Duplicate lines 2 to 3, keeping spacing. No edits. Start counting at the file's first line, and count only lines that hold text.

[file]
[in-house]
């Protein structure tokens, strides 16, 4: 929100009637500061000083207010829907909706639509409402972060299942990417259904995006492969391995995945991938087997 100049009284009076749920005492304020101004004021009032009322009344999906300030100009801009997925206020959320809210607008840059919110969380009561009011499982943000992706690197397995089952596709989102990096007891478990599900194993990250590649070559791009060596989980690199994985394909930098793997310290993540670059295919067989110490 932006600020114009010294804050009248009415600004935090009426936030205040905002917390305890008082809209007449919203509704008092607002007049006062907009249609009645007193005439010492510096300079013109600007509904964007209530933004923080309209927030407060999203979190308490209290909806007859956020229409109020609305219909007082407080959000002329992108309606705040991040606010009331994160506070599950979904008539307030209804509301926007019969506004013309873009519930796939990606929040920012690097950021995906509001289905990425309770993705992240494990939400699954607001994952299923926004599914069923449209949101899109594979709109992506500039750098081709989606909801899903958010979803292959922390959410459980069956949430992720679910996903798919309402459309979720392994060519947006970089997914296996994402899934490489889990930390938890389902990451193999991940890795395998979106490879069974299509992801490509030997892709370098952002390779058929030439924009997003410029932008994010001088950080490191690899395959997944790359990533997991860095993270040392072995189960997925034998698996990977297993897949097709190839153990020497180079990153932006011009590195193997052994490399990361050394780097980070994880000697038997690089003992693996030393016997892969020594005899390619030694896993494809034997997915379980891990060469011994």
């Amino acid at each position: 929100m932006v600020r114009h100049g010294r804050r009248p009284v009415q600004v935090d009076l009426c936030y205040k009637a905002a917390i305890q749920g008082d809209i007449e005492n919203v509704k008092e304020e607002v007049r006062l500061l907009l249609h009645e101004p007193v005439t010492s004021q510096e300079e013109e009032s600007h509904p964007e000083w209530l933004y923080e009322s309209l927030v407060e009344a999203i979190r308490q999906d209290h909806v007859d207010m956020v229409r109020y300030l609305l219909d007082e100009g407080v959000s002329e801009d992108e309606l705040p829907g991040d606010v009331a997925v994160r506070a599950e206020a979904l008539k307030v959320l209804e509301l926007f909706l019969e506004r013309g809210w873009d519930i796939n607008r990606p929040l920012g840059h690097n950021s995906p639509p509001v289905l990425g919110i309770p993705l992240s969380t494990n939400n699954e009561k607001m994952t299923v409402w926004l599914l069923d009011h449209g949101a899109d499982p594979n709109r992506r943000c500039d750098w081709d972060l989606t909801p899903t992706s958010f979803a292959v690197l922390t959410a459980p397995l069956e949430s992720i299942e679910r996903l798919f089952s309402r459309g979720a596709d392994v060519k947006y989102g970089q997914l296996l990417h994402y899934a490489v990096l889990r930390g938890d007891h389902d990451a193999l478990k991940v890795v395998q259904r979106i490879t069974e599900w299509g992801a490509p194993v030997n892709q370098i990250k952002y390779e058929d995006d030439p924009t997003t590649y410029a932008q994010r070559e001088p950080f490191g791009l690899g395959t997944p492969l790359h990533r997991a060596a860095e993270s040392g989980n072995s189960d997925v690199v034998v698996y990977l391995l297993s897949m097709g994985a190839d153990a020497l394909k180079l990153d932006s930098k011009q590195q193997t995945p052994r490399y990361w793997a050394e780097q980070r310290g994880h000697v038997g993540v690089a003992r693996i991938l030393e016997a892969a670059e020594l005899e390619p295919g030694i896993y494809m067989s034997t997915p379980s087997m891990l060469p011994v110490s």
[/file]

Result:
């Protein structure tokens, strides 16, 4: 929100009637500061000083207010829907909706639509409402972060299942990417259904995006492969391995995945991938087997 100049009284009076749920005492304020101004004021009032009322009344999906300030100009801009997925206020959320809210607008840059919110969380009561009011499982943000992706690197397995089952596709989102990096007891478990599900194993990250590649070559791009060596989980690199994985394909930098793997310290993540670059295919067989110490 932006600020114009010294804050009248009415600004935090009426936030205040905002917390305890008082809209007449919203509704008092607002007049006062907009249609009645007193005439010492510096300079013109600007509904964007209530933004923080309209927030407060999203979190308490209290909806007859956020229409109020609305219909007082407080959000002329992108309606705040991040606010009331994160506070599950979904008539307030209804509301926007019969506004013309873009519930796939990606929040920012690097950021995906509001289905990425309770993705992240494990939400699954607001994952299923926004599914069923449209949101899109594979709109992506500039750098081709989606909801899903958010979803292959922390959410459980069956949430992720679910996903798919309402459309979720392994060519947006970089997914296996994402899934490489889990930390938890389902990451193999991940890795395998979106490879069974299509992801490509030997892709370098952002390779058929030439924009997003410029932008994010001088950080490191690899395959997944790359990533997991860095993270040392072995189960997925034998698996990977297993897949097709190839153990020497180079990153932006011009590195193997052994490399990361050394780097980070994880000697038997690089003992693996030393016997892969020594005899390619030694896993494809034997997915379980891990060469011994």
């Amino acid at each position: 929100m932006v600020r114009h100049g010294r804050r009248p009284v009415q600004v935090d009076l009426c936030y205040k009637a905002a917390i305890q749920g008082d809209i007449e005492n919203v509704k008092e304020e607002v007049r006062l500061l907009l249609h009645e101004p007193v005439t010492s004021q510096e300079e013109e009032s600007h509904p964007e000083w209530l933004y923080e009322s309209l927030v407060e009344a999203i979190r308490q999906d209290h909806v007859d207010m956020v229409r109020y300030l609305l219909d007082e100009g407080v959000s002329e801009d992108e309606l705040p829907g991040d606010v009331a997925v994160r506070a599950e206020a979904l008539k307030v959320l209804e509301l926007f909706l019969e506004r013309g809210w873009d519930i796939n607008r990606p929040l920012g840059h690097n950021s995906p639509p509001v289905l990425g919110i309770p993705l992240s969380t494990n939400n699954e009561k607001m994952t299923v409402w926004l599914l069923d009011h449209g949101a899109d499982p594979n709109r992506r943000c500039d750098w081709d972060l989606t909801p899903t992706s958010f979803a292959v690197l922390t959410a459980p397995l069956e949430s992720i299942e679910r996903l798919f089952s309402r459309g979720a596709d392994v060519k947006y989102g970089q997914l296996l990417h994402y899934a490489v990096l889990r930390g938890d007891h389902d990451a193999l478990k991940v890795v395998q259904r979106i490879t069974e599900w299509g992801a490509p194993v030997n892709q370098i990250k952002y390779e058929d995006d030439p924009t997003t590649y410029a932008q994010r070559e001088p950080f490191g791009l690899g395959t997944p492969l790359h990533r997991a060596a860095e993270s040392g989980n072995s189960d997925v690199v034998v698996y990977l391995l297993s897949m097709g994985a190839d153990a020497l394909k180079l990153d932006s930098k011009q590195q193997t995945p052994r490399y990361w793997a050394e780097q980070r310290g994880h000697v038997g993540v690089a003992r693996i991938l030393e016997a892969a670059e020594l005899e390619p295919g030694i896993y494809m067989s034997t997915p379980s087997m891990l060469p011994v110490s």